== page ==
Hasaudaicha Katle Le: Sikkim's comedians paving a pathway for professional standup comedy in the state

Hasaudaicha Katle Le: Sikkim's comedians paving a pathway for professional standup comedy in the state

Comedy, a word related to humour and joy is part of every individual. Victor Borge, a Danish-American comedian once said, “Laughter is the shortest distance between two people”. However, the question still remains can stand-up comedy be taken professionally to sustain a person’s day to day living?

The concept of comedy has its origins in the West and is still new to Eastern countries. Yet it isn’t as if the North Eastern regions and specifically the Nepali populated areas are completely devoid of it. From hilarious skits performed in schools/colleges and famous plays such as ‘Soon ko Authi’ (The Gold Ring) written by Laxman Shrimal and starring Dewraj Sherpa, Menuka Pradhan, Jiwan Gurung, Bimala Subba, Ganesh Rijal, Bishow Raj Pariyaar, Rona Chhetri and Bhaskar Pradhan that have entertained audiences young and old, comedy is very much a part of the hills. 

In Sikkim, comedy culture is growing bigger with more people are coming forth in support, artists making their debuts but it is still a challenge for local comedians to sustain themselves only on the basis of gigs and shows. 

It is estimated that, on an average, a beginner comedian in India earns about 1-2 lakhs per year, while on the other hand, a well-established comedian such as Zakir Khan earns about 15-20 crores annually. The current scope of comedy can be seen at a progressing stage, wherein burgeoning neo-cultures in the market are creating demand for creatives. As of now, with the pandemic affecting restaurants and events for performers, the future is almost unpredictable for those in the profession.

“Practically, it is not possible to earn a living only through standup comedy. It’s a long way to the top since the standup culture is just blooming in India so sustenance through standup gigs is really tough but it can be taken as a part-time occupation but can't really rely entirely on it,” quips Ashish*, a local comedian.

This brings to mind a quote by Ankur Nigam, an Indian comic: 

“Standup in India is in its growing phase – the part of the Product Development Life Cycle where the future is rosy but the present is demanding. It is far away from hitting the peak and by then will not only nurture but also require a great deal of talent from amongst all.”

Open mic gigs, another American tradition being adopted by many in India, following which we can see at least one of these events at a restaurant or lounge where anyone can step up and showcase their skills. This remains one of the more popular opportunities for many to step into the comedy industry since these are free of cost. Furthermore, standup comedy stages on digital platforms like Amazon Prime, Netflix also work for comedians whether they’re established or want a chance at it (Comicstaan, for example). 

Recently, Sikkim is abuzz with talk on comedy. Hasais Katle, a comedy show started by Bkey Agarwal and three of his friends, has become a massive hit which led to various new comedians getting a stage they needed.

“Hasais Katle was a concept which came in my mind when I was watching a Youtube video of an Indian standup show. I realised that the humour which we are familiar with in Sikkim is based on caricature, over the top acting and acting very childish to make others laugh but humour actually was missing. So I shared the idea with Nirmal Sharma who was then my Facebook friend and also his page (Sikkimese Troll) was newly formed, so we discussed what we can do to promote good comedy and we included Biswas who had an experience in this field as he was from Mumbai so 3 of us decided to organise a small standup event at Gangtok which was kind of an experiment and it turned out to be a massive hit after which there was no looking back for Hasais Katle”, says Bkey.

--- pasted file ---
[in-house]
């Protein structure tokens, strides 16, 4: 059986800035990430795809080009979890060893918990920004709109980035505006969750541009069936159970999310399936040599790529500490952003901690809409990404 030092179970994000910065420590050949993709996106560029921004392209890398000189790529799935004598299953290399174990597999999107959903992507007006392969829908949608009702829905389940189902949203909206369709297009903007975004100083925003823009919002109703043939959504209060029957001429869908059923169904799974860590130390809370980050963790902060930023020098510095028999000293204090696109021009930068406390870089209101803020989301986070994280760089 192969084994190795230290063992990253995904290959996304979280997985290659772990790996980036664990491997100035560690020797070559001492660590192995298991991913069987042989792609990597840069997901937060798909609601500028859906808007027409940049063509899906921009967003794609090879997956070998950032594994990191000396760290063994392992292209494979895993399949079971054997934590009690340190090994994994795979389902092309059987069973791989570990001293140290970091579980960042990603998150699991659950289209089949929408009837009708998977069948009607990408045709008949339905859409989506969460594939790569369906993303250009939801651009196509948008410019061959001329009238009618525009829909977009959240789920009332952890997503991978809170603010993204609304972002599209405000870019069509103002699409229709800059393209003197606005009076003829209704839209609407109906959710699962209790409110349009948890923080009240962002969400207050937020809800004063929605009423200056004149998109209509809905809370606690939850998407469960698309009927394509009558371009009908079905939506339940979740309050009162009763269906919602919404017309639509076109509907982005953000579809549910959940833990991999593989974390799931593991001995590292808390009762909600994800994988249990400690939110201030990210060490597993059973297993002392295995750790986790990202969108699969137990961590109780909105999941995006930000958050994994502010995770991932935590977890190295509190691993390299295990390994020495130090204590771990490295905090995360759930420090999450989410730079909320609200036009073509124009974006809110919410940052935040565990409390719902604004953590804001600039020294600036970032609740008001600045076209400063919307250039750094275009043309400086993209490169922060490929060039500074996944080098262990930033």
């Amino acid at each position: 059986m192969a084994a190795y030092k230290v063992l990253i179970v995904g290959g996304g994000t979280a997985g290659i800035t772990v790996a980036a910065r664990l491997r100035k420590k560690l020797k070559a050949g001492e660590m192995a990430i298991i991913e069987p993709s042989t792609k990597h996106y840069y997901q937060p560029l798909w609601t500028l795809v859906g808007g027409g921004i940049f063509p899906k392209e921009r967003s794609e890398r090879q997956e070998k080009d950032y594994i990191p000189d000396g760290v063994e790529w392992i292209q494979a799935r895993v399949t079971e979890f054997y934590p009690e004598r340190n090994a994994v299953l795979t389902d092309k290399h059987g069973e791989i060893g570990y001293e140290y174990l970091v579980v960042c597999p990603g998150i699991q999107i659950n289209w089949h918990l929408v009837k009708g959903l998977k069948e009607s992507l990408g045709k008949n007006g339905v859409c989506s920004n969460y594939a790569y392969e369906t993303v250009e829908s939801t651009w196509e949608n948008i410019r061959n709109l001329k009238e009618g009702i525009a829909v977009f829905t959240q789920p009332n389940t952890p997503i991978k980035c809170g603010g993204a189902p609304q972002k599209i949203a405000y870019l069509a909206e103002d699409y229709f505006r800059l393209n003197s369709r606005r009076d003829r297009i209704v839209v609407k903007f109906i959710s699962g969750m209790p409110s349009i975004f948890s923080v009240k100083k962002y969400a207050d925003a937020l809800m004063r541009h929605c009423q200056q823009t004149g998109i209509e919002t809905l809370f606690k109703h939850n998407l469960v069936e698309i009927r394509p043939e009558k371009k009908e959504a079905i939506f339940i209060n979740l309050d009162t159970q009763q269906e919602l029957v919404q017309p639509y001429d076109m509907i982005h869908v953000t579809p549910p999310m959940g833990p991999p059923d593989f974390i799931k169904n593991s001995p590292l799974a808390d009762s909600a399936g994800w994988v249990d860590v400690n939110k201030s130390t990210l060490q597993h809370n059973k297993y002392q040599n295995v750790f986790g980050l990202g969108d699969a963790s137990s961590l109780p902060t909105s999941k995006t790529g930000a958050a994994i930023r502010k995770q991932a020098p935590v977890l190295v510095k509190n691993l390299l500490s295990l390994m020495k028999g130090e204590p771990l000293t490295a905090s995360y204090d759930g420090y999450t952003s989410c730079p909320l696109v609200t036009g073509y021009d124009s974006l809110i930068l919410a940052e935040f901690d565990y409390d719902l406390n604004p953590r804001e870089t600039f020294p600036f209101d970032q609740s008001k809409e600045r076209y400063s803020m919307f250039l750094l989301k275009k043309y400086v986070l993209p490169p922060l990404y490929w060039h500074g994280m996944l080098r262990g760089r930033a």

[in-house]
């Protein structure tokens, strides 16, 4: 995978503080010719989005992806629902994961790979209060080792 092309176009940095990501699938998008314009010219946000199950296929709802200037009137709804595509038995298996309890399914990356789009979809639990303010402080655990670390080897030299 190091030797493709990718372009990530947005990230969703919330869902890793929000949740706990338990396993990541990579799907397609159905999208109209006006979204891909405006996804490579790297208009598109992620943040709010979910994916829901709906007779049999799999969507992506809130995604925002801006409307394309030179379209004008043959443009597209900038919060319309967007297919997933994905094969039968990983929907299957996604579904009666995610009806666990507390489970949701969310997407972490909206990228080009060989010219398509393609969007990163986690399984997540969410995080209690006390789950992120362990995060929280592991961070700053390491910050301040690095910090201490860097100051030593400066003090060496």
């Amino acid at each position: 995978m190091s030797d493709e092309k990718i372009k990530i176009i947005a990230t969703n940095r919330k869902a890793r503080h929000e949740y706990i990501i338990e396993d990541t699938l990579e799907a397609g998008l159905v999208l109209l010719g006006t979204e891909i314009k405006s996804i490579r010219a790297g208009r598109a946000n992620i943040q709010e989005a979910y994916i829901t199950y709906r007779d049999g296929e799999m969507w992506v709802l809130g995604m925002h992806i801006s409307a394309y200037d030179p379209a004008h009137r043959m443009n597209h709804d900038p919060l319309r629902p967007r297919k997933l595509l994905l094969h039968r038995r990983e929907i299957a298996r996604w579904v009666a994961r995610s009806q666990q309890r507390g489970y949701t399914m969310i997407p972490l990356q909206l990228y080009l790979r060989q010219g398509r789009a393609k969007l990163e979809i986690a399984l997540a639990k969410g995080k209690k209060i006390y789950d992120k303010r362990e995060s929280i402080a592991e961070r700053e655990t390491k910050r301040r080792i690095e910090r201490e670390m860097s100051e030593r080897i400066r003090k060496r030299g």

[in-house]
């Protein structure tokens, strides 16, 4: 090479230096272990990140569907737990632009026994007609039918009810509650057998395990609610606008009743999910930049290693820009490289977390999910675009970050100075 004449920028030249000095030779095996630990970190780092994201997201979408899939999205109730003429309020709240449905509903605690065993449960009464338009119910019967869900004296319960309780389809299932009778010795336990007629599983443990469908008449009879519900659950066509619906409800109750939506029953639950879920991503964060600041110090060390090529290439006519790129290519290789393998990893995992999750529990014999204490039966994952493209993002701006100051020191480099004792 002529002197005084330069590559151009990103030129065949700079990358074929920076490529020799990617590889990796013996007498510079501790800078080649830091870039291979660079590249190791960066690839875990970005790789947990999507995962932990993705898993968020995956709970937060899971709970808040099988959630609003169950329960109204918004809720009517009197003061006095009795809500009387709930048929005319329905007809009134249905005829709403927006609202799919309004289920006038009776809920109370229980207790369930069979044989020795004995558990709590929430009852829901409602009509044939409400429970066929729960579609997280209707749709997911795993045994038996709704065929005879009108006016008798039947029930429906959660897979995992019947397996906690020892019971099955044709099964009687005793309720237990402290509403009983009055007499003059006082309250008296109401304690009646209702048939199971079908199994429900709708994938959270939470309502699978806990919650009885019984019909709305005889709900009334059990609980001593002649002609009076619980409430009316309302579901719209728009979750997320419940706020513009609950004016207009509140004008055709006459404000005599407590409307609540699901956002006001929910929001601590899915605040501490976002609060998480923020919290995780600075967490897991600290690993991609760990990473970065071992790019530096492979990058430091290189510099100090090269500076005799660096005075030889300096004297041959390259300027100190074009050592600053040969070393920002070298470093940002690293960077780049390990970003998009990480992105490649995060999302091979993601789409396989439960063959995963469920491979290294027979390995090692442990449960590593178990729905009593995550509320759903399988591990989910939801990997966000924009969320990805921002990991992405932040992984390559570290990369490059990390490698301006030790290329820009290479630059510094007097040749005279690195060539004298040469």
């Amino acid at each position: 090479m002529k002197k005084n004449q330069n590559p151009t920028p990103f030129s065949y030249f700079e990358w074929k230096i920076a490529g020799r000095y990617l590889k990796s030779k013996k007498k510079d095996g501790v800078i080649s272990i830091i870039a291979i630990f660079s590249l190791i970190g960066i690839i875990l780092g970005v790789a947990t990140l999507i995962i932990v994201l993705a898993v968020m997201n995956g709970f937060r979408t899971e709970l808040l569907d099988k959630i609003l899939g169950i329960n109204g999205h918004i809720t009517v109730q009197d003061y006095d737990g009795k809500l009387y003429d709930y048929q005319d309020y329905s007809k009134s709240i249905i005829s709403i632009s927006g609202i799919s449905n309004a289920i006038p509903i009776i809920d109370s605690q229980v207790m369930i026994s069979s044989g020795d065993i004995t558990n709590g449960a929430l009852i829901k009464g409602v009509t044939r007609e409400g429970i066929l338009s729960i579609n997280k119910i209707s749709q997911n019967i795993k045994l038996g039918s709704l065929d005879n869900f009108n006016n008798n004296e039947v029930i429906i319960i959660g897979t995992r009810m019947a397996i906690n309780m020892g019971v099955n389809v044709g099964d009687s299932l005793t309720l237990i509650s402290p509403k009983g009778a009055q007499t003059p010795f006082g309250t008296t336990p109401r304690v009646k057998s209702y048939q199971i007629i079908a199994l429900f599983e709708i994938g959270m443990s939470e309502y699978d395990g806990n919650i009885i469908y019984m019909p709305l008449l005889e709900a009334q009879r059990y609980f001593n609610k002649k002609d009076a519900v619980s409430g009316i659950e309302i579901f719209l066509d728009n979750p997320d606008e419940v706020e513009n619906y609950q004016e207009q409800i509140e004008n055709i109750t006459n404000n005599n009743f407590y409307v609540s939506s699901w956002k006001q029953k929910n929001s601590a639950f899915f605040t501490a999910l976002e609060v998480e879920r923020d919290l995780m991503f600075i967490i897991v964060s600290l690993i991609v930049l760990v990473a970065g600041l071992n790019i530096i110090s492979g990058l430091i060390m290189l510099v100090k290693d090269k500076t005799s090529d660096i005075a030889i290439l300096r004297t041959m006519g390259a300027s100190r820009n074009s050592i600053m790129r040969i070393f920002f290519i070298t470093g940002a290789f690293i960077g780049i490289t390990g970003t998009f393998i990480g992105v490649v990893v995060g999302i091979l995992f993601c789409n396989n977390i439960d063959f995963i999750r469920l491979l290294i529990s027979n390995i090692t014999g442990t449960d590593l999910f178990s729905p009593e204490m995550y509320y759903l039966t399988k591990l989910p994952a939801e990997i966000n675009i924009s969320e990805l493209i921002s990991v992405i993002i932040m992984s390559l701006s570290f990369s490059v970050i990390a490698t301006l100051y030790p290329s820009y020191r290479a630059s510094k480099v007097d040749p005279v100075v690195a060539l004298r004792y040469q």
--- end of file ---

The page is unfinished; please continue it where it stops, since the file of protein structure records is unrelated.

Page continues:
Aadarsh Chettri, a performer at the Hasais Katle show quips. “Comedy is like a bunch of happiness, a catalyst to boost up happiness. Sikkim is now more into comedy shows and we can see local talents coming up with comedy videos and comedy shows like this. Every society is not the same, so when it gets circulated some portions may get hurt or take it in another way.”

“Comedy has a vast scope, if one starts with building up a career there are many options like  - comedy series, stand up, articles, comics etc. there are several opportunities. The state can organize comedy competitions where mimicry, poem recitation, short films can be included.”

Stand up comedy can be termed as a form of entertainment for the audience where the artist delivers humorous jokes which simultaneously opens the jaws of the audience. The growing nature of the culture can also open doors for many aspirants in the state.

“Standup culture has just begun in this state but surprisingly the audience here is more welcoming even to the darkest humour without being offended,” says Bkey Agarwal, who recently successfully booked his place in the top  24 of Comedy Champion, Season 2 a show based in Nepal.

“Comedy, according to me is narrating the harshest of reality in the most humorous and entertaining manner, if you are able to portray your tragedy to the audience in an exciting way then you are a comedian”, he adds.

“To promote real Standup comedy first we need to understand what is an imitation and what is a standup comedy. We have a notion that just simply by doing the mimicry or imitating some famous comedians on stage one can become a Standup Comedian. Standup concept is way totally different than just a caricature it’s more like an art which is mastered with time and maturity. To really promote comedy in the state we need to promote people with good humour rather than a mimicry artist.”

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